It’s in the details


One of the things I like to do is highlight the details, the small things, in flowers that you don’t see unless you – or your camera lens – get very close to the subject.

This week, I found out how challenging it is to find the details in mythology. I posed a simple question to my Comparative Mythology professor and spent hours and hours over the next two days responding to his attempts to get me to look at the details, find the answers, learn to compare. I didn’t get the right answers, I got completely lost along the way, but it was interesting trying to find how Snow White was possibly, maybe connected to the World Tree concepts which were spread across Eurasia (I know, right?).

Comparative Mythology is my favourite class. Usually. Mostly. I like all my classes but this is the only one that I willingly get out of bed and drag myself out in the cold of winter to attend at 8:30 in the morning. Given that every snowstorm we’ve had seems to occur on a Sunday night/Monday morning, this is no easy feat.

There is something about the power of myths coming down through time, the ways in which they have told and retold history – it’s just so captivating. It’s like it spins a web around you and pulls you in. The search for the details, the way that this tradition meets up with another, how these languages changed and evolved and distorted over time. Seriously.

It’s like looking at a flower and seeing the hundreds and thousands and millions of flowers that came before it to make it this flower.

The fact that the professor is brilliant and has lived a bit of a mythical life helps. His stories about finding the details in the stories, well, that’s half the fun. The way he says something and then laughs at the weirdness of the details. It is amazing to think that a person can live their whole lives in pursuit of something so elusive.

The first in the Nart Sagas we are studying right now has a section that reads:

If our lives be short,

Then let our fame be great!

Let us not depart from the truth!

Let fairness be our path!

Let us not know grief!

Let us live in freedom!

Really, how much better can it get than that.

….I could walk in my garden forever

If I had a flower for every time I thought of you, I could walk in my garden forever – Tennyson

When my father passed away, I was given a gift of remembrance from some coworkers. The gift was 50 tulip bulbs….


The other day I realized that this fall, it will be 10 years since my dad passed away. I think that came as a surprise to me because I do think about my dad all the time, even though he is gone. He once told me that when I was in a job interview, to answer questions as he would – brag a little. In the last months of his life, we talked almost everyday. And everyday he would choose one thing that I did that day and tell me how I had done a “good job” on that thing. He was specific and earnest.

I was not close to my dad growing up. My parents were divorced when I was too young to remember him. He was not a regular (or even irregular) part of my life until I was in my twenties and living across the country from him. It took us a long time to negotiate our relationship. Fortunately, it became much easier before he passed away. And everything before that no longer matters.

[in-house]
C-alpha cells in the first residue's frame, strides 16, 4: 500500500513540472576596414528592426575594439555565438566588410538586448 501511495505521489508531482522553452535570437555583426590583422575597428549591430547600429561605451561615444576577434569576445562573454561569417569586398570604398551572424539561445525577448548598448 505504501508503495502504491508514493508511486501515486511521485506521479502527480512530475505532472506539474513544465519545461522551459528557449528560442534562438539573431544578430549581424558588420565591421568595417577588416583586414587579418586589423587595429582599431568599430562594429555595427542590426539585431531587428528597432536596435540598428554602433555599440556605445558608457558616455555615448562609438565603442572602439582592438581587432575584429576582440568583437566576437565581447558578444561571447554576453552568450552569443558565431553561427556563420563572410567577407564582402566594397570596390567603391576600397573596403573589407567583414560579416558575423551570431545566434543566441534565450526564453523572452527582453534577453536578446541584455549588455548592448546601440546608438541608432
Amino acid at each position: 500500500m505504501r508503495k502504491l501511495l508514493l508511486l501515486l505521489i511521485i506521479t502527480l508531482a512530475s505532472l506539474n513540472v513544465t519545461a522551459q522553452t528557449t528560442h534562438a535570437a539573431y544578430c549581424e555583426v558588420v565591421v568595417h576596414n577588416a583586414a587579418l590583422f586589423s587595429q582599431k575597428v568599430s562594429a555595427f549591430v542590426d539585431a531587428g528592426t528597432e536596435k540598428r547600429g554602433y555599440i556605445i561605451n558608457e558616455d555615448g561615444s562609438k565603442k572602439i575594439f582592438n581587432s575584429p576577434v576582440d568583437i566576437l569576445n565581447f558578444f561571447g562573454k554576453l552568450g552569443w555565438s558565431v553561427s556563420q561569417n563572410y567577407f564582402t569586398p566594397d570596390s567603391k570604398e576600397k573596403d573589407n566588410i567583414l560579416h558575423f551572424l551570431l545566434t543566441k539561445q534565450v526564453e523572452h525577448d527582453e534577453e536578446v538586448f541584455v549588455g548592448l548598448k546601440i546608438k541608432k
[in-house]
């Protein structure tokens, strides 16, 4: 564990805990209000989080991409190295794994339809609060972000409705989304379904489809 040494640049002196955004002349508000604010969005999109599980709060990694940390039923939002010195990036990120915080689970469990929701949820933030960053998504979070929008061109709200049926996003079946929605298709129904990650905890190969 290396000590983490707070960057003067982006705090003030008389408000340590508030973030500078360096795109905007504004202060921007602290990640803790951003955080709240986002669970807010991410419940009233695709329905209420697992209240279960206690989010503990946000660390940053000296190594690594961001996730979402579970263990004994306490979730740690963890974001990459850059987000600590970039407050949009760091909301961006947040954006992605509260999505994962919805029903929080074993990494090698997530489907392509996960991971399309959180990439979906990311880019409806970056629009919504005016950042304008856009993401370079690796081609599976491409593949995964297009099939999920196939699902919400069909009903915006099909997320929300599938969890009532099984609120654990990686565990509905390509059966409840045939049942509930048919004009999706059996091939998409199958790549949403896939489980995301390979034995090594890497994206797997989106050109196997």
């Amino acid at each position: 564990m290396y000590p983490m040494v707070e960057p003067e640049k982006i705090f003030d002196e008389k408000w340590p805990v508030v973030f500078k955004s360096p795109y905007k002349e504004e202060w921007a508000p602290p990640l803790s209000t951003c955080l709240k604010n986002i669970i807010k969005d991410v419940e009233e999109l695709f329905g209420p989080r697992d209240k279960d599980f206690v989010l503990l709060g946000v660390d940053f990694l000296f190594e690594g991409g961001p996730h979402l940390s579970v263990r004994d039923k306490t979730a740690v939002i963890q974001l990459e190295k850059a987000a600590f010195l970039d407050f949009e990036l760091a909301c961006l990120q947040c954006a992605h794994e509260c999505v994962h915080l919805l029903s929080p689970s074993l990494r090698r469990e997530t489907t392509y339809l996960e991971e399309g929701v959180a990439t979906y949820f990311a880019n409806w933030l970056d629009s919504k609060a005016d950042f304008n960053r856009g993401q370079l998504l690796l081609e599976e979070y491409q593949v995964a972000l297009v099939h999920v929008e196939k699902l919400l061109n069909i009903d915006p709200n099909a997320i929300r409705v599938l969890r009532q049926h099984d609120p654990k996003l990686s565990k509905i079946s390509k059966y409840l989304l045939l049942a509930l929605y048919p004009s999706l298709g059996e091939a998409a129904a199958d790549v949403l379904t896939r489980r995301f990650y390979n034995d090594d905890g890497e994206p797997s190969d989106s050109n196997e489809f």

These days, my dad is often in my thoughts. I am struggling, trying to figure out how to work with a particular student and finding that my patience is being tested. A lot. So, sometimes, when I am struggling, I think about what my dad would say. I know that there’s a good chance what he would say would be very colourful and perhaps more than a little inappropriate – but at the same time, it makes me laugh and reminds me how I would scold and educate my dad on his inappropriate comments. It also makes me realize that if I could have the patience to forge my relationship with my dad, a relationship that took more than 40 years of negotiations to build, that I can have patience with this little person for one more day.

….joy forever….

A thing of beauty is a joy forever: its loveliness increases; it will never pass into nothingness. – John Keats

Some people think that as a flower ages, it loses its loveliness – I disagree, especially if you can capture it through a photo…..


….cold of winter…

What good is the warmth of summer, without the cold of winter to give it sweetness – John Steinbeck

Today we stopped in briefly to Allan Gardens to get a taste of the “warmth of summer” as we are expecting another round of “the cold of winter” overnight.


There really is something wonderful about tulips – especially purple ones!


Following the curve – again

This is another photo I posted some time ago (as in October, 2012) but as I look out my window at my neighbour’s house, icicles hanging from the roof, this shot came to mind – I needed a boost!

Hoping to head to Allan Gardens in Toronto tomorrow to get my “colours and flowers in winter” boost in person!

This shot is actually from my backyard in the summer of 2012. It’s hard to believe looking out at the snow-covered yard, but it really does come to life in just a few short months!

Following the curve